Another bit of progress to reckon with

This week’s writing-publishing news that has already gone on the more rapid social media is that I sold a story, “The Shale Giants,” to Reckoning for their second issue, which will be coming out soon in ebook form, then more slowly as linkable stories and in a print copy. I loved their first issue, and I’m really excited to be part of their second.

And around again

One of the things about writing is that the same pieces of wisdom keep being re-applicable–not even just to the writing itself but to how I handle it. How I handle it. Maybe you have the same thing, but if you do, I bet it’s not all the same pieces of wisdom. We keep trying to reach out with the things that work for us, hoping that we can save other people time and trouble and heartache–or sometimes hoping that we will look wise and strong–but there’s only some overlap. A lot of this, I keep finding out over and over again, is finding out which mistakes we each make, which ways we each go to extremes, and countering those. And so my own advice to myself is most useful when it’s clear that it’s not universal, when I know that it might apply to you, or it might not, or it might apply to you sometimes and not other times.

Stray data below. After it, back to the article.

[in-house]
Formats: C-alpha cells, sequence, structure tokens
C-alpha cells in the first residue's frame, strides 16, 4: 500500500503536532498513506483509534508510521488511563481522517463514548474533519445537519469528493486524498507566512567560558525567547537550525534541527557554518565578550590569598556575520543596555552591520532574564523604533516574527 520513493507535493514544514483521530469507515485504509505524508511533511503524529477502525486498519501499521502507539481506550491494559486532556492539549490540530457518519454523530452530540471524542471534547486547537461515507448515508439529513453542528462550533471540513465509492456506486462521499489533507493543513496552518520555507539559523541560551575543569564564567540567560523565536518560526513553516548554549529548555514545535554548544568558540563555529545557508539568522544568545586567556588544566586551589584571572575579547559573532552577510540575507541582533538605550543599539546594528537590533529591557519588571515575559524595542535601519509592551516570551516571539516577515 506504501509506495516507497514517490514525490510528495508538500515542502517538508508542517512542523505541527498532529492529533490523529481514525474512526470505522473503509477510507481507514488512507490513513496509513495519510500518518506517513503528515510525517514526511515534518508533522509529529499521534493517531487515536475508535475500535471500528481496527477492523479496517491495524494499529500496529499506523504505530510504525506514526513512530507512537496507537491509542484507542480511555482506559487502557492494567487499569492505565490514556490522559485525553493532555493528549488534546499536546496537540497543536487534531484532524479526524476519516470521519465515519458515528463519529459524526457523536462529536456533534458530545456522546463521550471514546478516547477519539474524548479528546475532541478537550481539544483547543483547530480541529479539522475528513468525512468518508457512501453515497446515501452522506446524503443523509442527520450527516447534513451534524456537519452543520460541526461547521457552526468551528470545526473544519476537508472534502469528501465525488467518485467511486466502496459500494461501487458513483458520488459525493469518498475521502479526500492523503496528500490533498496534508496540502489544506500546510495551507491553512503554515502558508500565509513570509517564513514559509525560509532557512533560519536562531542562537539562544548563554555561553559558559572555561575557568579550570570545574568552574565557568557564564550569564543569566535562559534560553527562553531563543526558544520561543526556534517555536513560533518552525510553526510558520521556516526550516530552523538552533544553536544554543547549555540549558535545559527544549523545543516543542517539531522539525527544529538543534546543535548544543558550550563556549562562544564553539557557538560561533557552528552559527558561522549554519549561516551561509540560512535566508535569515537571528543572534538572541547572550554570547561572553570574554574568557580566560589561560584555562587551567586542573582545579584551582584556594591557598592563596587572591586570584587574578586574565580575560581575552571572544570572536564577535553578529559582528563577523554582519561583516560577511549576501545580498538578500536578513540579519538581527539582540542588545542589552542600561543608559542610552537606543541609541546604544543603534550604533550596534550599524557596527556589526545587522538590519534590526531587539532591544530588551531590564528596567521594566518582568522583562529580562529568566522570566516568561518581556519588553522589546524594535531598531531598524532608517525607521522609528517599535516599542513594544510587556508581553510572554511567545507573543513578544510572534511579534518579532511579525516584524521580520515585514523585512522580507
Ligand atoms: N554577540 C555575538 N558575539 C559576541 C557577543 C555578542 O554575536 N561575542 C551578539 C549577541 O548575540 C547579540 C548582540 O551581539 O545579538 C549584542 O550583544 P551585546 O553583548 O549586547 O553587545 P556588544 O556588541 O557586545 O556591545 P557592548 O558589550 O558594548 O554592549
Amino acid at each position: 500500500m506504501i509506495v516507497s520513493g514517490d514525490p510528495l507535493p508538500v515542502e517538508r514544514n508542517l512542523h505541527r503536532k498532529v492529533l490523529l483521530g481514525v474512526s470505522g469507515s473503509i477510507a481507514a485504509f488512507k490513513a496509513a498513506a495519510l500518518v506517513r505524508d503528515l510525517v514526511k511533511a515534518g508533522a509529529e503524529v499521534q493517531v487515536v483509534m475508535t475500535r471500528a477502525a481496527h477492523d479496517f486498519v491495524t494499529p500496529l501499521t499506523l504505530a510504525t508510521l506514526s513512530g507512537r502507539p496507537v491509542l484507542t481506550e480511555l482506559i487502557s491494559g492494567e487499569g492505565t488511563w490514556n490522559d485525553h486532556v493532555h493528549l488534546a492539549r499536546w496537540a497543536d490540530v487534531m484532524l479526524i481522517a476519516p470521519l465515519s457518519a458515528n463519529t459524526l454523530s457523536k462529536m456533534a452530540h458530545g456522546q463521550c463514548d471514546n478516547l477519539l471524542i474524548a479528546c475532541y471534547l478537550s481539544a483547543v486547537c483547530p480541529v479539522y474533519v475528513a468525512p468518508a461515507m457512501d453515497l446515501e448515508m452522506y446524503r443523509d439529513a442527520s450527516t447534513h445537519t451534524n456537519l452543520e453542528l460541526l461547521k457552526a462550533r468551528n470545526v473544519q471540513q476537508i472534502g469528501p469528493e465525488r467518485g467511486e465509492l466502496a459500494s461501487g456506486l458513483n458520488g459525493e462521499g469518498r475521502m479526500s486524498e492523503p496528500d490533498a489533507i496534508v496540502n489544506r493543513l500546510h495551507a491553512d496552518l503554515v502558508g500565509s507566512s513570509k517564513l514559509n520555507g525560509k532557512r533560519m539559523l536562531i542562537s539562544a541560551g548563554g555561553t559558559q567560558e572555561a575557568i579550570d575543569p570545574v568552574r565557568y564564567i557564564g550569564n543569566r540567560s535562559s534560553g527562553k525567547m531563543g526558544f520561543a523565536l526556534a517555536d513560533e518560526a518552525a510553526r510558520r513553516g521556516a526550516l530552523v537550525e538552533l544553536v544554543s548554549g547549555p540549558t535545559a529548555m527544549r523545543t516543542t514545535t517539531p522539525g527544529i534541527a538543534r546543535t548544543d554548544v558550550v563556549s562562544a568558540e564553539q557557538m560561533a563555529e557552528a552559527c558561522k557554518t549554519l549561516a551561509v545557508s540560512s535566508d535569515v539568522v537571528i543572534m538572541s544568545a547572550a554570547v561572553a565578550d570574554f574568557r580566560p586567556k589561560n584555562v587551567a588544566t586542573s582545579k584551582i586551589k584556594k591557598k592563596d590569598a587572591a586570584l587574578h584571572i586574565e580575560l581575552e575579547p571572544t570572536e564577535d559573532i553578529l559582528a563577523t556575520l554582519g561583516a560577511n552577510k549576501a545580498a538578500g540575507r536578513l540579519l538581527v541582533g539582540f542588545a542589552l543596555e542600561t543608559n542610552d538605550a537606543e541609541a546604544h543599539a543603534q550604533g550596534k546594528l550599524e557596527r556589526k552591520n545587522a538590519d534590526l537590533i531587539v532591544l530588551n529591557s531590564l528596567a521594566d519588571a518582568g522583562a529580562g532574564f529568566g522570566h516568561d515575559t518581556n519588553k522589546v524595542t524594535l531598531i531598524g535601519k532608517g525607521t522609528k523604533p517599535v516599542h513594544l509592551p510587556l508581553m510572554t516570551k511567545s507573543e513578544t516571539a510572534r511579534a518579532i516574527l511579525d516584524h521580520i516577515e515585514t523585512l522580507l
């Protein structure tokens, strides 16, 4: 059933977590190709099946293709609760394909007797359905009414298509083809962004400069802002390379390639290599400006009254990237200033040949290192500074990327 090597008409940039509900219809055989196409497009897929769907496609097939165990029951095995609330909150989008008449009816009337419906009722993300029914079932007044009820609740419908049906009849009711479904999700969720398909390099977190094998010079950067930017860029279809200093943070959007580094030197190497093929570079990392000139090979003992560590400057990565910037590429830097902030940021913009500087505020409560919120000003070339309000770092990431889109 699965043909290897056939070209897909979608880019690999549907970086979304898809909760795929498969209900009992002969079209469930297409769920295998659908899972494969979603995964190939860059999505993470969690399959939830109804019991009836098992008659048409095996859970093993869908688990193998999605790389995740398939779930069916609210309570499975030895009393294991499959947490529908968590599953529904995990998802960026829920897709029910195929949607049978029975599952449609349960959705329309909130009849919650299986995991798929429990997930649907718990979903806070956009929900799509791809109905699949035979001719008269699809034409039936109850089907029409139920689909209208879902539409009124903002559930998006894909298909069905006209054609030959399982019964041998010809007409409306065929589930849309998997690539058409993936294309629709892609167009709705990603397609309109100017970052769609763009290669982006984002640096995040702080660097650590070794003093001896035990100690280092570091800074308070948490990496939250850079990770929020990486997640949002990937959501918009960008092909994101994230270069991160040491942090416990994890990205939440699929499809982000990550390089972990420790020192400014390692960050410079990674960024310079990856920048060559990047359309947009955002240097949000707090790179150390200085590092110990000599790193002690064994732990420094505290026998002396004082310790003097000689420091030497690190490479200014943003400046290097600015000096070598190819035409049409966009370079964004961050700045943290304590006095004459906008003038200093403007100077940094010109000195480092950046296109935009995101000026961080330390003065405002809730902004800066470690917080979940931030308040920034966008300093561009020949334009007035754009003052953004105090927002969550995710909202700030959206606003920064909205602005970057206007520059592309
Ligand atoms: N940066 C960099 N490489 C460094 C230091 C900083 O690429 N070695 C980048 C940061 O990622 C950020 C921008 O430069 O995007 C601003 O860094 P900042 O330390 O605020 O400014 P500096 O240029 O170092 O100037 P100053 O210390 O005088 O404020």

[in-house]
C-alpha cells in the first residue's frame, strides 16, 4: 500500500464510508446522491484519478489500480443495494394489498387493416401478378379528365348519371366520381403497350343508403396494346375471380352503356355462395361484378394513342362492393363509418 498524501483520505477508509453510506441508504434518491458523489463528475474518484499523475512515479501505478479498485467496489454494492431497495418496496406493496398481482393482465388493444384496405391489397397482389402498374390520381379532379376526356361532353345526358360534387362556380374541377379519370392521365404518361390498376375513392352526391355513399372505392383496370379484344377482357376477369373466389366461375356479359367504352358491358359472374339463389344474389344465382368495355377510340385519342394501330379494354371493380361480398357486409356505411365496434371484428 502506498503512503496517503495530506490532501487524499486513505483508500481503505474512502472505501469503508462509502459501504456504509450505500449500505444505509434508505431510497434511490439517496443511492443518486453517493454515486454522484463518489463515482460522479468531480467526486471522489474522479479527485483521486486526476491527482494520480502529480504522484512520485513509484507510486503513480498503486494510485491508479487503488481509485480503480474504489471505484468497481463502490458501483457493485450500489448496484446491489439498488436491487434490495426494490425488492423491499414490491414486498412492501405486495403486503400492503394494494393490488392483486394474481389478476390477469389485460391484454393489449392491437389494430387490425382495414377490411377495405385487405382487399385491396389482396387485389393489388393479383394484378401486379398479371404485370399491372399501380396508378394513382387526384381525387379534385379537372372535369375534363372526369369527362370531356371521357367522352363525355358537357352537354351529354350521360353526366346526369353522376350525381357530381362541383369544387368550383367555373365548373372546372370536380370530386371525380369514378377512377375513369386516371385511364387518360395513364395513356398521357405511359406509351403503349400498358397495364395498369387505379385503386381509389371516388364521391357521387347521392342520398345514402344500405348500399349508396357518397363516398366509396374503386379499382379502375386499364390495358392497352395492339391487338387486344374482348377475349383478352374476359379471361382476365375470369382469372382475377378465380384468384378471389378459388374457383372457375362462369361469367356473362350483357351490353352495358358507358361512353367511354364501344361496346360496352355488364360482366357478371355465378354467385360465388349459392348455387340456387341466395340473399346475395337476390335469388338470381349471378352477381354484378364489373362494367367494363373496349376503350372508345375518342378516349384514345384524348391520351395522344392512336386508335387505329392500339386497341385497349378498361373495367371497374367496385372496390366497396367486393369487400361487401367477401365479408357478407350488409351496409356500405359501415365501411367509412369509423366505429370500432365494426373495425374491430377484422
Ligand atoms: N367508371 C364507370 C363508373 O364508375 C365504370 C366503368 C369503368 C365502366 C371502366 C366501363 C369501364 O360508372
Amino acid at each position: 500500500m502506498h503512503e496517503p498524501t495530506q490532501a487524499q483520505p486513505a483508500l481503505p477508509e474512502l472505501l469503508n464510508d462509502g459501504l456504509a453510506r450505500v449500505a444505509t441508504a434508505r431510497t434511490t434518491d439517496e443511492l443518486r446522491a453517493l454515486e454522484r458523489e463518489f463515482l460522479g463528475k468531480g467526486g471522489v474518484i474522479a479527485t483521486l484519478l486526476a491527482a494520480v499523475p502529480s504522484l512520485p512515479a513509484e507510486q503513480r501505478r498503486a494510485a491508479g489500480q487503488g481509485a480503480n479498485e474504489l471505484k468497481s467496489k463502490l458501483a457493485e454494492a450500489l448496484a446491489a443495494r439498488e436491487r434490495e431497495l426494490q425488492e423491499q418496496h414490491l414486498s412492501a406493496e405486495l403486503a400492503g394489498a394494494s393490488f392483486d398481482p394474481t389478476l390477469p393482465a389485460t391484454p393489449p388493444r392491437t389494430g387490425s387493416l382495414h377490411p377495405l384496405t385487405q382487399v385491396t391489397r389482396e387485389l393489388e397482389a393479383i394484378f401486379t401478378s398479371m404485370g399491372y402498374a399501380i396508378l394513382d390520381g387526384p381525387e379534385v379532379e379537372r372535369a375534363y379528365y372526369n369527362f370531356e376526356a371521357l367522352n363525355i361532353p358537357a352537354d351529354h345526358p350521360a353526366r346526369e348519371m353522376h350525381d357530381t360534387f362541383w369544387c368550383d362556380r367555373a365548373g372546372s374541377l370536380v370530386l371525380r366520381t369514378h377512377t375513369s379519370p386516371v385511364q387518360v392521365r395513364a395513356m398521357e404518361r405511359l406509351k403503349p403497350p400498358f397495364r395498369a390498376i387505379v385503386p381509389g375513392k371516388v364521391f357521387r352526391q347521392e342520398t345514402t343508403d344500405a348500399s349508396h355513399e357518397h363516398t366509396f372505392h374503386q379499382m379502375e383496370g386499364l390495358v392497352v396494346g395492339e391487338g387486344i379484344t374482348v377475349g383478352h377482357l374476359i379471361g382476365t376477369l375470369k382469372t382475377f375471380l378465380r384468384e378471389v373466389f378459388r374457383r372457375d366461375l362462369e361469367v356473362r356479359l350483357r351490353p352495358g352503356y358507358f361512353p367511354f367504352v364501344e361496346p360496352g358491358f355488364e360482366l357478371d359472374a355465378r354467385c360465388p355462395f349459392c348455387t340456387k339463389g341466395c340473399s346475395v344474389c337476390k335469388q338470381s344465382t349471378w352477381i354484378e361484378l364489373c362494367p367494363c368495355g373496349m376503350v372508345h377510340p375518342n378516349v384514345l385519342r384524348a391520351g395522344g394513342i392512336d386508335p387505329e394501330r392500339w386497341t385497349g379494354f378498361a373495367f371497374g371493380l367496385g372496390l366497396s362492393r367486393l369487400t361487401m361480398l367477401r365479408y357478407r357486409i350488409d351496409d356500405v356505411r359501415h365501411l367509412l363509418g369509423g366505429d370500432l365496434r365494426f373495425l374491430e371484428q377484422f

For all that people talk about Twitter being a trashfire, it has been a social outlet for me. I wasn’t around for the glory days of usenet. I hit the peak of livejournal, when writers were exchanging comment threads, 20, 30, 50 comments a post. And I see some dreamwidth posts like that nowadays, but…not many, not routinely, usually when someone is having a crisis. And that’s fine. For me, right now, the social internet is Slack and Twitter. It won’t be like that forever, I’m sure, because the internet is impermanent. It’s like that now.